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Title: International Association for Hospice and Palliative Care Position Statement: Euthanasia and Physician-Assisted Suicide.
Austin Authors: De Lima, Liliana;Woodruff, Roger;Pettus, Katherine;Downing, Julia;Buitrago, Rosa;Munyoro, Esther;Venkateswaran, Chitra;Bhatnagar, Sushma;Radbruch, Lukas
Affiliation: Department of Palliative Care, Austin Health, Heidelberg, Victoria, Australia
International Association for Hospice and Palliative Care, Houston, Texas
Department of Medicine, Makerere University , Kampala, Uganda
School of Pharmacy, Universidad de Panama , Panama City, Panama
Department of Pain and Palliative Care Unit, Kenyatta National Hospital , Nairobi, Kenya
MEHAC Foundation, Kerala, India
Department of Pain and Palliative Care Unit, All India Institute of Medical Sciences, New Delhi, India
Palliative Care Centre, Malteser Hospital Bonn , Bonn, Germany
Issue Date: Jan-2017
Date: 2016-11-29
Publication information: Journal of palliative medicine 2017; 20(1): 8-14
Abstract: Reports about regulations and laws on Euthanasia and Physician Assisted Suicide (PAS) are becoming increasingly common in the media. Many groups have expressed opposition to euthanasia and PAS while those in favor argue that severely chronically ill and debilitated patients have a right to control the timing and manner of their death. Others argue that both PAS and euthanasia are ethically legitimate in rare and exceptional cases. Given that these discussions as well as the new and proposed laws and regulations may have a powerful impact on patients, caregivers, and health care providers, the International Association for Hospice and Palliative Care (IAHPC) has prepared this statement. To describe the position of the IAHPC regarding Euthanasia and PAS. The IAHPC formed a working group (WG) of seven board members and two staff officers who volunteered to participate in this process. An online search was performed using the terms "position statement", "euthanasia" "assisted suicide" "PAS" to identify existing position statements from health professional organizations. Only statements from national or pan-national associations were included. Statements from seven general medical and nursing associations and statements from seven palliative care organizations were identified. A working document including a summary of the different position statements was prepared and based on these, an initial draft was prepared. Online discussions among the members of the WG took place for a period of three months. The differences were reconciled by email discussions. The resulting draft was shared with the full board. Additional comments and suggestions were incorporated. This document represents the final version approved by the IAHPC Board of Directors. IAHPC believes that no country or state should consider the legalization of euthanasia or PAS until it ensures universal access to palliative care services and to appropriate medications, including opioids for pain and dyspnea. In countries and states where euthanasia and/or PAS are legal, IAHPC agrees that palliative care units should not be responsible for overseeing or administering these practices. The law or policies should include provisions so that any health professional who objects must be allowed to deny participating.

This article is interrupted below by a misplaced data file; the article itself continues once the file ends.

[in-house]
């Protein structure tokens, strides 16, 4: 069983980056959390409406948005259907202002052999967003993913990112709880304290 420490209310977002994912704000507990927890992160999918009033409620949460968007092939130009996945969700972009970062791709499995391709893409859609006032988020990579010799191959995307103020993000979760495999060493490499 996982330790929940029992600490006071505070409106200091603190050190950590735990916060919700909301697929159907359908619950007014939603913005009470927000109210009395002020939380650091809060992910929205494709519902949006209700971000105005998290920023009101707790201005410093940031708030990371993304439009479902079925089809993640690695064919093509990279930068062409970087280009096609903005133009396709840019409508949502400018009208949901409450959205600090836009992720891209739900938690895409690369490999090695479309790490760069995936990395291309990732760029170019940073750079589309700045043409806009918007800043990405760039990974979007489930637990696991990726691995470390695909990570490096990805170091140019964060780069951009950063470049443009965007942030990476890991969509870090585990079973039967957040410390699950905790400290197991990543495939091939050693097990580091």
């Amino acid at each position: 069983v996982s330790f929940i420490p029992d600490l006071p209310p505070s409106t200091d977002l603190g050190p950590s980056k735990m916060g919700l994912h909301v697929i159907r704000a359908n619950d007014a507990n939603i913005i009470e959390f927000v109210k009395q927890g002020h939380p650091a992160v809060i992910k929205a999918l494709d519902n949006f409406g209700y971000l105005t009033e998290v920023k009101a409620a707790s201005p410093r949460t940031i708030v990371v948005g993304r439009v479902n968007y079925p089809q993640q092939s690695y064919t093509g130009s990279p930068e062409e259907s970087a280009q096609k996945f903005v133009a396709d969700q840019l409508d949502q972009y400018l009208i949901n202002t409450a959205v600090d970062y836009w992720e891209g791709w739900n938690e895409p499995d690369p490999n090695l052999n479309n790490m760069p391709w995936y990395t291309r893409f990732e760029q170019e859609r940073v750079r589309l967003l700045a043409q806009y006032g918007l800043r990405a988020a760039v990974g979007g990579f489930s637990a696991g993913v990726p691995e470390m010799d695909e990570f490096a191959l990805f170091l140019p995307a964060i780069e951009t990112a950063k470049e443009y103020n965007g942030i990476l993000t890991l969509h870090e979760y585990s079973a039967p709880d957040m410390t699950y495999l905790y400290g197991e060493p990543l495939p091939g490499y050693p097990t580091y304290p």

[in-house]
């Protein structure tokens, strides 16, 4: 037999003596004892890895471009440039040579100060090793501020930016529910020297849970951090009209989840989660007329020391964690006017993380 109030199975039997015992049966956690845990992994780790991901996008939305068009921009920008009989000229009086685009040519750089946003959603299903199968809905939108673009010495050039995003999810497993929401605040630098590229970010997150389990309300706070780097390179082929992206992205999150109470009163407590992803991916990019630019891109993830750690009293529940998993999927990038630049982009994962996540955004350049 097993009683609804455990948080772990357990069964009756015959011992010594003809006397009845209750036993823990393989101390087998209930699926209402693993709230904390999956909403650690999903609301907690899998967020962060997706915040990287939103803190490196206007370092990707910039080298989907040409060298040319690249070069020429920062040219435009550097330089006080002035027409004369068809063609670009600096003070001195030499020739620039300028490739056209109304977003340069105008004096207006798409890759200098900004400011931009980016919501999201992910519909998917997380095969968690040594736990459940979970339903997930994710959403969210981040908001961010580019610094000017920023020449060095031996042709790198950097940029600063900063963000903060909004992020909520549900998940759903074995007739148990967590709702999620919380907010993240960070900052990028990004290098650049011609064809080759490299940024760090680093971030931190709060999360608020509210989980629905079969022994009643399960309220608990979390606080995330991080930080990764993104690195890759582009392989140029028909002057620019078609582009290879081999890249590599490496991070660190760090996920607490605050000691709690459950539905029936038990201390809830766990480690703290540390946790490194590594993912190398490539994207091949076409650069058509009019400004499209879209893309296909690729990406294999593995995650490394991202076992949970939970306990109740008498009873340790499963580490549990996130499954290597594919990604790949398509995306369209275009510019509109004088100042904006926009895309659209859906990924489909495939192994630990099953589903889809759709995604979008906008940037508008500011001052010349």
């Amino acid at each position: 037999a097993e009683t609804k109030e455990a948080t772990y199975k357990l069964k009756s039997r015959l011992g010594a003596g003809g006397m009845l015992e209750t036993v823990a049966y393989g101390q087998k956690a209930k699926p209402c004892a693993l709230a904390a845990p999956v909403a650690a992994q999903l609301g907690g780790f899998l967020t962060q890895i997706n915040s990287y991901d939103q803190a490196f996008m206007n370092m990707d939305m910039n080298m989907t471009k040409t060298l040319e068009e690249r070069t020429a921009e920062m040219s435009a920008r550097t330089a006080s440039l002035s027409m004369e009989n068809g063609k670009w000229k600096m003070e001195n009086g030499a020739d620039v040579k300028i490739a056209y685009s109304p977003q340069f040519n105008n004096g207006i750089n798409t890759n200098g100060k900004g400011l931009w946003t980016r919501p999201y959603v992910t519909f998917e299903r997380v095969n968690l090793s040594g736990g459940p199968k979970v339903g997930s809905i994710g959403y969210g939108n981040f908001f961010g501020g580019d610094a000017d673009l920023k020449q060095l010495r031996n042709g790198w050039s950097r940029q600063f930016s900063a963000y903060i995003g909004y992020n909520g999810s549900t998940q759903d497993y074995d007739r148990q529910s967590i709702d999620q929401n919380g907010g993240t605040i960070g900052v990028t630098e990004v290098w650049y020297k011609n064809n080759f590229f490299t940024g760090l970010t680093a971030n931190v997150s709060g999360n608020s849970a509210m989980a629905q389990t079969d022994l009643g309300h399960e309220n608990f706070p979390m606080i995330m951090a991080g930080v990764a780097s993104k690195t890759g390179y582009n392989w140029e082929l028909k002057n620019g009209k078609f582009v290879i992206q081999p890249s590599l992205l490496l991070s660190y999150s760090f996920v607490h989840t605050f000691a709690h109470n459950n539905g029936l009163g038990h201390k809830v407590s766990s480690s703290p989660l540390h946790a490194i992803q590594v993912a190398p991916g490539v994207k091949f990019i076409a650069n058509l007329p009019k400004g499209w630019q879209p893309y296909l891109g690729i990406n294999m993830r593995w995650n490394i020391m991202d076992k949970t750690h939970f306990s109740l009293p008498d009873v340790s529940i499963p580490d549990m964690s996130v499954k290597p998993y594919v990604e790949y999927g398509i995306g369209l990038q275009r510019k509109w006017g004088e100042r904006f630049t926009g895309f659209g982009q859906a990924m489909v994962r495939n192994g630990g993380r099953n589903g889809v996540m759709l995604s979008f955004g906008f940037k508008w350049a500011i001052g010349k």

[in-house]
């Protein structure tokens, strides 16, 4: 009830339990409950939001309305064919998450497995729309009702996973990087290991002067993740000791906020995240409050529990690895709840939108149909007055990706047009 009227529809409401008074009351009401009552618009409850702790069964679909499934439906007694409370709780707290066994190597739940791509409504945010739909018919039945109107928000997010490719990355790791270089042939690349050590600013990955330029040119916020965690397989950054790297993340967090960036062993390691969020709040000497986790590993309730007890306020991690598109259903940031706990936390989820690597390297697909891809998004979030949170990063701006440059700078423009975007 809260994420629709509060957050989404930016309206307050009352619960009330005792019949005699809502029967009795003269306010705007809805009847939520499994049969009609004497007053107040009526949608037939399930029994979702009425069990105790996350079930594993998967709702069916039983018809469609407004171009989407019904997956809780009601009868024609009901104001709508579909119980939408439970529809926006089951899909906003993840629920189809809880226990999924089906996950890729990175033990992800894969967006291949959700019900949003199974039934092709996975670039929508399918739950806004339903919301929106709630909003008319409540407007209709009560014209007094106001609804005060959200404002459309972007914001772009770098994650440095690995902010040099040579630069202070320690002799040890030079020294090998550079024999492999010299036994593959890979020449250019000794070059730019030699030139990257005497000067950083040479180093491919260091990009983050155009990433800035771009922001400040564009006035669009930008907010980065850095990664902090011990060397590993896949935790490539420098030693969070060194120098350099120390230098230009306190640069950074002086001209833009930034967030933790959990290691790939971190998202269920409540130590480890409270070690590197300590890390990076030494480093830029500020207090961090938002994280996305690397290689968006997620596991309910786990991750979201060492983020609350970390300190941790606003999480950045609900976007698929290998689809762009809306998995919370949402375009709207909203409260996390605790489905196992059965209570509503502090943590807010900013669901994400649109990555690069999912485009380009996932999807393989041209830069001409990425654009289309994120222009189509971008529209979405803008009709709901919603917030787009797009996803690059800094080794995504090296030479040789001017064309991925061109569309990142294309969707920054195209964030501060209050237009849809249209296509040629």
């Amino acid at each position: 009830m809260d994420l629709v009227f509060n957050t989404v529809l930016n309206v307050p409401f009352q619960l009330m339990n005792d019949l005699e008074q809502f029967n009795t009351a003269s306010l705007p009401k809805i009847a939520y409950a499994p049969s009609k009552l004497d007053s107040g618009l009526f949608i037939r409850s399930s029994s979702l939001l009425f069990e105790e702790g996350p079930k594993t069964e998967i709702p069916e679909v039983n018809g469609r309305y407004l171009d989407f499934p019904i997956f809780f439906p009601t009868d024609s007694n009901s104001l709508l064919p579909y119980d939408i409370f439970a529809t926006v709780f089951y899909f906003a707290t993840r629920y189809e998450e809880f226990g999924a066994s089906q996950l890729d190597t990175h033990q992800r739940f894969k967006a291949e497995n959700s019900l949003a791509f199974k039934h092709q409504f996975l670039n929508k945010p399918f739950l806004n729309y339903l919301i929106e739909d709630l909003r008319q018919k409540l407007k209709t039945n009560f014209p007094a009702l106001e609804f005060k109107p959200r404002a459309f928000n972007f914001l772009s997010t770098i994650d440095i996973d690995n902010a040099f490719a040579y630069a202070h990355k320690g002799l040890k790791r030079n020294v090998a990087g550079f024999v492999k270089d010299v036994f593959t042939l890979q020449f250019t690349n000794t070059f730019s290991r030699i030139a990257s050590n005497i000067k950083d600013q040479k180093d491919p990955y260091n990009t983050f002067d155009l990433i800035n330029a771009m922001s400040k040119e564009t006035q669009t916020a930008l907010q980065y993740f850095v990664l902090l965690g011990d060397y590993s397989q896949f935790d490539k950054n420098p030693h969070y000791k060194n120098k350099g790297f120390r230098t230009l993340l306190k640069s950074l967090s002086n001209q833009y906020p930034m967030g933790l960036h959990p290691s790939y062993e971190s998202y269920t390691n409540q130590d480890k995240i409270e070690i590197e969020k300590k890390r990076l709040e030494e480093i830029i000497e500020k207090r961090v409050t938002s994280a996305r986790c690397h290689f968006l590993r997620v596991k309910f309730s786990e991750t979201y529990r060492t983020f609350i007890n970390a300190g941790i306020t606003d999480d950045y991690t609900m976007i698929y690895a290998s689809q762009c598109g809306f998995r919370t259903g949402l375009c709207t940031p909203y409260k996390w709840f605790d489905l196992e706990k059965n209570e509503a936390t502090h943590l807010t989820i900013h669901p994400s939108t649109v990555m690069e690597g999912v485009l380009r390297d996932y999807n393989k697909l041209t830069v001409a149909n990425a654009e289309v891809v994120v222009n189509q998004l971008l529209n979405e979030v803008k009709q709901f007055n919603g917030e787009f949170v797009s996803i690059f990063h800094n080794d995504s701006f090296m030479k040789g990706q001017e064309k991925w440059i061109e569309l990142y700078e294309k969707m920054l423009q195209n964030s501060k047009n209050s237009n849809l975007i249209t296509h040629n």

DOI: 10.1089/jpm.2016.0290
Journal: Journal of palliative medicine
PubMed URL: 27898287
Type: Journal Article
Subjects: bioethics
physician-assisted suicide
Appears in Collections:Journal articles

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